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What are the new 2.0 features useful for?

  Shared By: Ann Evans    Date: Jan 31    Category: .Net Framework    Views: 503


Generics are useful for writing efficient type-independent code, particularly where the types might include value types. The obvious application is container classes, and the .NET 2.0 class library includes a suite of generic container classes in the System.Collections.Generic namespace. Here's a simple example of a generic container class being used:

List<int> myList = new List<int>();
myList.Add( 10 );
Anonymous methods reduce the amount of code you have to write when using delegates, and are therefore especially useful for GUI programming. Here's an example

AppDomain.CurrentDomain.ProcessExit += delegate { Console.WriteLine("Process ending ..."); };
Partial classes is a useful feature for separating machine-generated code from hand-written code in the same class, and will therefore be heavily used by development tools such as Visual Studio.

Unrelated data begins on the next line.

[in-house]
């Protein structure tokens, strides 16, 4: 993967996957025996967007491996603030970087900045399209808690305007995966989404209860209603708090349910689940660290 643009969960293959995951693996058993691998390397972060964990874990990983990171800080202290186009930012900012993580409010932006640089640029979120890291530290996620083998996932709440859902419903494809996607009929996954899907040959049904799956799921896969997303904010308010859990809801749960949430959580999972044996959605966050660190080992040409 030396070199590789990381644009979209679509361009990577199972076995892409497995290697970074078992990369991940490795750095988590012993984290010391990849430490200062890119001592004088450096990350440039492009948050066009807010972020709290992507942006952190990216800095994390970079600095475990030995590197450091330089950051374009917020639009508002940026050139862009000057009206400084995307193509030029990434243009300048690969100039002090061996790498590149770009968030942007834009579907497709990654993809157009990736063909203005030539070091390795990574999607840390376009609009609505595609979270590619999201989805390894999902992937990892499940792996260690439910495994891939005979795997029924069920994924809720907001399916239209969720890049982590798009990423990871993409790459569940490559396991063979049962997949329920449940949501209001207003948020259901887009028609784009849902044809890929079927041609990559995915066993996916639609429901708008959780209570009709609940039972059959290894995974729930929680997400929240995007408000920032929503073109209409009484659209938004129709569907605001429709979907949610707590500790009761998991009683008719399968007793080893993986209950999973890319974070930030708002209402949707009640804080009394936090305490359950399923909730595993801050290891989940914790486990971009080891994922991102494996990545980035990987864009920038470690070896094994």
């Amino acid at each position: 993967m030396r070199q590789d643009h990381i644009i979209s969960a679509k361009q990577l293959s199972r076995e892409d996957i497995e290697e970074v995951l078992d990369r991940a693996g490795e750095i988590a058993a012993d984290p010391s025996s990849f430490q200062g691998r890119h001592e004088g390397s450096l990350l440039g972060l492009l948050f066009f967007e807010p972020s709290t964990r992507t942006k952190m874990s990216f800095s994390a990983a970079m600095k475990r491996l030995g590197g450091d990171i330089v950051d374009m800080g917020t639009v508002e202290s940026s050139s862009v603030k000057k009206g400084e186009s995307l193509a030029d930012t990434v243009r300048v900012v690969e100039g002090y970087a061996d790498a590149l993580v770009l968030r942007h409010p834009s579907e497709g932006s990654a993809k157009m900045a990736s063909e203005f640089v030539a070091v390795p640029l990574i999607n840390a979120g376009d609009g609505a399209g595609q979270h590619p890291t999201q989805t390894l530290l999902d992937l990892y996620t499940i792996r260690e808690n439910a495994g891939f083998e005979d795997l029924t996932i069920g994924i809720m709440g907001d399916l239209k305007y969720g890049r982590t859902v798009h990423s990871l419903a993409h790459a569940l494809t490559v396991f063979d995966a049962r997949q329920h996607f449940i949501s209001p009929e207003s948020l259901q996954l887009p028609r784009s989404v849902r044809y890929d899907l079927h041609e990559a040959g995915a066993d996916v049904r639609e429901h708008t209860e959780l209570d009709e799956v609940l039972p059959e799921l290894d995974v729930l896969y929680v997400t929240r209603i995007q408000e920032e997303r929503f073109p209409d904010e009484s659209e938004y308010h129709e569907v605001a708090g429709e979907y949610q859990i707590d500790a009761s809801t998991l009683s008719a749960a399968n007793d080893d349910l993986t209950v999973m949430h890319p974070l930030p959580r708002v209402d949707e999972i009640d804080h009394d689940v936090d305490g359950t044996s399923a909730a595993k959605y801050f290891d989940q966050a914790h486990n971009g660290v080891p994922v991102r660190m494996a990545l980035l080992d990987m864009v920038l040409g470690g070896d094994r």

Iterators reduce the amount of code you need to write to implement IEnumerable/IEnumerator. Here's some sample code:

static void Main()
RandomEnumerator re = new RandomEnumerator( 5 );
foreach( double r in re )
Console.WriteLine( r );

class RandomEnumerator : IEnumerable<double>
public RandomEnumerator(int size) { m_size = size; }

public IEnumerator<double> GetEnumerator()
Random rand = new Random();
for( int i=0; i < m_size; i++ )
yield return rand.NextDouble();

int m_size = 0;
The use of 'yield return' is rather strange at first sight. It effectively synthethises an implementation of IEnumerator, something we had to do manually in .NET 1.x.


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